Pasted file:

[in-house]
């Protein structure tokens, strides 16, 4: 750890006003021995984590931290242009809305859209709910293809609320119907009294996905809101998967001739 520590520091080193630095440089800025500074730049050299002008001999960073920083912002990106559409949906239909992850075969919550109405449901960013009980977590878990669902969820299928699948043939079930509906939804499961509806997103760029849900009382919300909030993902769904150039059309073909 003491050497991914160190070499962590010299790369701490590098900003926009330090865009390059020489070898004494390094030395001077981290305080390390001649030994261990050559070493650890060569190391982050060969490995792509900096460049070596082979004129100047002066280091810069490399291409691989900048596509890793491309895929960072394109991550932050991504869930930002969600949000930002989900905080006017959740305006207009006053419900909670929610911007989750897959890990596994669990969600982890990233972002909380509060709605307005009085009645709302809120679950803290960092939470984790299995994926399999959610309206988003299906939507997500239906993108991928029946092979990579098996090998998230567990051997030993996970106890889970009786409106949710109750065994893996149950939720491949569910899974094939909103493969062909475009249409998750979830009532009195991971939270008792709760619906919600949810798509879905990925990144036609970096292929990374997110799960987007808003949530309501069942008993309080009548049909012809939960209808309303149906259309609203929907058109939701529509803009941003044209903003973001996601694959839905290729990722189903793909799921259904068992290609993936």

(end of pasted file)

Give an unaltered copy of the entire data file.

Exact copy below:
[in-house]
């Protein structure tokens, strides 16, 4: 750890006003021995984590931290242009809305859209709910293809609320119907009294996905809101998967001739 520590520091080193630095440089800025500074730049050299002008001999960073920083912002990106559409949906239909992850075969919550109405449901960013009980977590878990669902969820299928699948043939079930509906939804499961509806997103760029849900009382919300909030993902769904150039059309073909 003491050497991914160190070499962590010299790369701490590098900003926009330090865009390059020489070898004494390094030395001077981290305080390390001649030994261990050559070493650890060569190391982050060969490995792509900096460049070596082979004129100047002066280091810069490399291409691989900048596509890793491309895929960072394109991550932050991504869930930002969600949000930002989900905080006017959740305006207009006053419900909670929610911007989750897959890990596994669990969600982890990233972002909380509060709605307005009085009645709302809120679950803290960092939470984790299995994926399999959610309206988003299906939507997500239906993108991928029946092979990579098996090998998230567990051997030993996970106890889970009786409106949710109750065994893996149950939720491949569910899974094939909103493969062909475009249409998750979830009532009195991971939270008792709760619906919600949810798509879905990925990144036609970096292929990374997110799960987007808003949530309501069942008993309080009548049909012809939960209808309303149906259309609203929907058109939701529509803009941003044209903003973001996601694959839905290729990722189903793909799921259904068992290609993936």